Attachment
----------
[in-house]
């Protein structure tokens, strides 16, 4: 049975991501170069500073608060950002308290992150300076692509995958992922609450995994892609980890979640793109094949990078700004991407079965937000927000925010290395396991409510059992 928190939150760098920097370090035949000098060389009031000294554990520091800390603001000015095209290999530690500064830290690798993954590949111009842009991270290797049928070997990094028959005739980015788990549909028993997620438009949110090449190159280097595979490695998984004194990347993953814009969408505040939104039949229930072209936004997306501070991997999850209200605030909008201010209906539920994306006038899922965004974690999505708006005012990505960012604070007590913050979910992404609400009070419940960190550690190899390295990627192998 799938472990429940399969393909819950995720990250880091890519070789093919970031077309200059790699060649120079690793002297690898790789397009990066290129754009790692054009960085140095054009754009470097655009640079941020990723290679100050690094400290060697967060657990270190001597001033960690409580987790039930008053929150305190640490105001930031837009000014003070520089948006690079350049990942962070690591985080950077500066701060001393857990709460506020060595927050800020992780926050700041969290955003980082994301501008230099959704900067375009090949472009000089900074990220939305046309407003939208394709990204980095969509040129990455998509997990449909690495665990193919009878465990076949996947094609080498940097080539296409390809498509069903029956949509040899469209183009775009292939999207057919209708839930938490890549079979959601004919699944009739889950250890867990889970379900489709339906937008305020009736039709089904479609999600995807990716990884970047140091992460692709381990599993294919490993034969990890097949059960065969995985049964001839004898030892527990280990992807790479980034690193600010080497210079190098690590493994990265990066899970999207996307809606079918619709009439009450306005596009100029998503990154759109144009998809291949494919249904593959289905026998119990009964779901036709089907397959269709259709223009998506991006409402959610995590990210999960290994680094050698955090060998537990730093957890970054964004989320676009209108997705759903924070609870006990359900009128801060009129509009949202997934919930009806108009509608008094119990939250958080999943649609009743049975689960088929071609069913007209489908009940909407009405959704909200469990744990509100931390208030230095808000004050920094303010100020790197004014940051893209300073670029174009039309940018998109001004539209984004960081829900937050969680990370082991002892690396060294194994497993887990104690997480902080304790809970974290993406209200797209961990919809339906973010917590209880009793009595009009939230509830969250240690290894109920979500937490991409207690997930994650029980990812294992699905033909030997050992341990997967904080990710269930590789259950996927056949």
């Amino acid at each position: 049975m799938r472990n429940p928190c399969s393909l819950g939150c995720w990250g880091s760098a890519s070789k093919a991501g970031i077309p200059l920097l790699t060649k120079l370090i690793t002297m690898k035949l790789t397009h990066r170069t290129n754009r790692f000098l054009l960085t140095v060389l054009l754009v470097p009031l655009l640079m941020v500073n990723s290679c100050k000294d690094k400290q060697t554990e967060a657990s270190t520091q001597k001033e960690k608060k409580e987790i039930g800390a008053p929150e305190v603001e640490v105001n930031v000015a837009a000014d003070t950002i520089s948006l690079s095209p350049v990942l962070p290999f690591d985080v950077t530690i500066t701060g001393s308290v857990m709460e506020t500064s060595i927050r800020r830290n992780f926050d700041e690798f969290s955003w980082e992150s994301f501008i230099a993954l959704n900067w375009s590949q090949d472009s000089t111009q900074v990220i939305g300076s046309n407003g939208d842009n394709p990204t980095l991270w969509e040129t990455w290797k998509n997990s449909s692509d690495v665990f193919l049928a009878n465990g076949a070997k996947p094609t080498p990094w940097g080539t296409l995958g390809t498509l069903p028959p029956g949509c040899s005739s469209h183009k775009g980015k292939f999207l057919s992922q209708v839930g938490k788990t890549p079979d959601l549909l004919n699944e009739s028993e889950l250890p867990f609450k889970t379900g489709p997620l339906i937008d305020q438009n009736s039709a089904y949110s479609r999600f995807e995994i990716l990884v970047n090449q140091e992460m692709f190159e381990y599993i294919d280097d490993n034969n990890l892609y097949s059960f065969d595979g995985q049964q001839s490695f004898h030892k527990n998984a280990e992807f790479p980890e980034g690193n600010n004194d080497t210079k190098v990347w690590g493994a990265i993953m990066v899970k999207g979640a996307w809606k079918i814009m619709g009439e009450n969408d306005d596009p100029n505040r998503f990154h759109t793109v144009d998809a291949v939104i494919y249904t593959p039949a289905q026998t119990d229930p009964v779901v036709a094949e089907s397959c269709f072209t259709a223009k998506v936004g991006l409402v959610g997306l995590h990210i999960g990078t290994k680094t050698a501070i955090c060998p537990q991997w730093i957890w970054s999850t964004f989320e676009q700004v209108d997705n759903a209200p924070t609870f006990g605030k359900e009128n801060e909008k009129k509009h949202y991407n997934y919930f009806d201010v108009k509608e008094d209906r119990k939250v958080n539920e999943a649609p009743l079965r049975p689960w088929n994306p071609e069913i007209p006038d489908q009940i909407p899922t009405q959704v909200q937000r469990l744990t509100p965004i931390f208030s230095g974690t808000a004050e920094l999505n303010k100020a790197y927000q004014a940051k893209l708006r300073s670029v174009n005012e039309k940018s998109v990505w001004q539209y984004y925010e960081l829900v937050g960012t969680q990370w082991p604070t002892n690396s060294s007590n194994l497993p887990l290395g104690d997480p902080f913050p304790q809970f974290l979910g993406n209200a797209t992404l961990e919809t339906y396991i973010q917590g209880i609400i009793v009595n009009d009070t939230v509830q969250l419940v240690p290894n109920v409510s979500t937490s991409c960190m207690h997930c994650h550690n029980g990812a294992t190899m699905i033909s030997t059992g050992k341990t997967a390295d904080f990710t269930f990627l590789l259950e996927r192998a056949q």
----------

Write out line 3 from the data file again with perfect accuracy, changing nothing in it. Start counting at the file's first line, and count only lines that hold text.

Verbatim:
């Amino acid at each position: 049975m799938r472990n429940p928190c399969s393909l819950g939150c995720w990250g880091s760098a890519s070789k093919a991501g970031i077309p200059l920097l790699t060649k120079l370090i690793t002297m690898k035949l790789t397009h990066r170069t290129n754009r790692f000098l054009l960085t140095v060389l054009l754009v470097p009031l655009l640079m941020v500073n990723s290679c100050k000294d690094k400290q060697t554990e967060a657990s270190t520091q001597k001033e960690k608060k409580e987790i039930g800390a008053p929150e305190v603001e640490v105001n930031v000015a837009a000014d003070t950002i520089s948006l690079s095209p350049v990942l962070p290999f690591d985080v950077t530690i500066t701060g001393s308290v857990m709460e506020t500064s060595i927050r800020r830290n992780f926050d700041e690798f969290s955003w980082e992150s994301f501008i230099a993954l959704n900067w375009s590949q090949d472009s000089t111009q900074v990220i939305g300076s046309n407003g939208d842009n394709p990204t980095l991270w969509e040129t990455w290797k998509n997990s449909s692509d690495v665990f193919l049928a009878n465990g076949a070997k996947p094609t080498p990094w940097g080539t296409l995958g390809t498509l069903p028959p029956g949509c040899s005739s469209h183009k775009g980015k292939f999207l057919s992922q209708v839930g938490k788990t890549p079979d959601l549909l004919n699944e009739s028993e889950l250890p867990f609450k889970t379900g489709p997620l339906i937008d305020q438009n009736s039709a089904y949110s479609r999600f995807e995994i990716l990884v970047n090449q140091e992460m692709f190159e381990y599993i294919d280097d490993n034969n990890l892609y097949s059960f065969d595979g995985q049964q001839s490695f004898h030892k527990n998984a280990e992807f790479p980890e980034g690193n600010n004194d080497t210079k190098v990347w690590g493994a990265i993953m990066v899970k999207g979640a996307w809606k079918i814009m619709g009439e009450n969408d306005d596009p100029n505040r998503f990154h759109t793109v144009d998809a291949v939104i494919y249904t593959p039949a289905q026998t119990d229930p009964v779901v036709a094949e089907s397959c269709f072209t259709a223009k998506v936004g991006l409402v959610g997306l995590h990210i999960g990078t290994k680094t050698a501070i955090c060998p537990q991997w730093i957890w970054s999850t964004f989320e676009q700004v209108d997705n759903a209200p924070t609870f006990g605030k359900e009128n801060e909008k009129k509009h949202y991407n997934y919930f009806d201010v108009k509608e008094d209906r119990k939250v958080n539920e999943a649609p009743l079965r049975p689960w088929n994306p071609e069913i007209p006038d489908q009940i909407p899922t009405q959704v909200q937000r469990l744990t509100p965004i931390f208030s230095g974690t808000a004050e920094l999505n303010k100020a790197y927000q004014a940051k893209l708006r300073s670029v174009n005012e039309k940018s998109v990505w001004q539209y984004y925010e960081l829900v937050g960012t969680q990370w082991p604070t002892n690396s060294s007590n194994l497993p887990l290395g104690d997480p902080f913050p304790q809970f974290l979910g993406n209200a797209t992404l961990e919809t339906y396991i973010q917590g209880i609400i009793v009595n009009d009070t939230v509830q969250l419940v240690p290894n109920v409510s979500t937490s991409c960190m207690h997930c994650h550690n029980g990812a294992t190899m699905i033909s030997t059992g050992k341990t997967a390295d904080f990710t269930f990627l590789l259950e996927r192998a056949q």